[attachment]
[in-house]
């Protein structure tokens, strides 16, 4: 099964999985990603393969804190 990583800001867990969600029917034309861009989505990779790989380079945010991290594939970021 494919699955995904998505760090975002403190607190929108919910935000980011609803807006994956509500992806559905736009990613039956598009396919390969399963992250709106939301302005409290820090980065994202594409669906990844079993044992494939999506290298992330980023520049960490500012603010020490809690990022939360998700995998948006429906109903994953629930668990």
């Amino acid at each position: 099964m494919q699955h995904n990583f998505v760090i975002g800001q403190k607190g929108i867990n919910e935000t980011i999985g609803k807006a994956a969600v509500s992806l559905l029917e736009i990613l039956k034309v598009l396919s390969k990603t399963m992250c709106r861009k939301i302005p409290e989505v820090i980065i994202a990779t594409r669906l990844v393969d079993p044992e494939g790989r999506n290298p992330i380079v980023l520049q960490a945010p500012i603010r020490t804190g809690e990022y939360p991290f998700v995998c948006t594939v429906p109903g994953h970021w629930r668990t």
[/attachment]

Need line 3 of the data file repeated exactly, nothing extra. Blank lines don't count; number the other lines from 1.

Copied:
């Amino acid at each position: 099964m494919q699955h995904n990583f998505v760090i975002g800001q403190k607190g929108i867990n919910e935000t980011i999985g609803k807006a994956a969600v509500s992806l559905l029917e736009i990613l039956k034309v598009l396919s390969k990603t399963m992250c709106r861009k939301i302005p409290e989505v820090i980065i994202a990779t594409r669906l990844v393969d079993p044992e494939g790989r999506n290298p992330i380079v980023l520049q960490a945010p500012i603010r020490t804190g809690e990022y939360p991290f998700v995998c948006t594939v429906p109903g994953h970021w629930r668990t």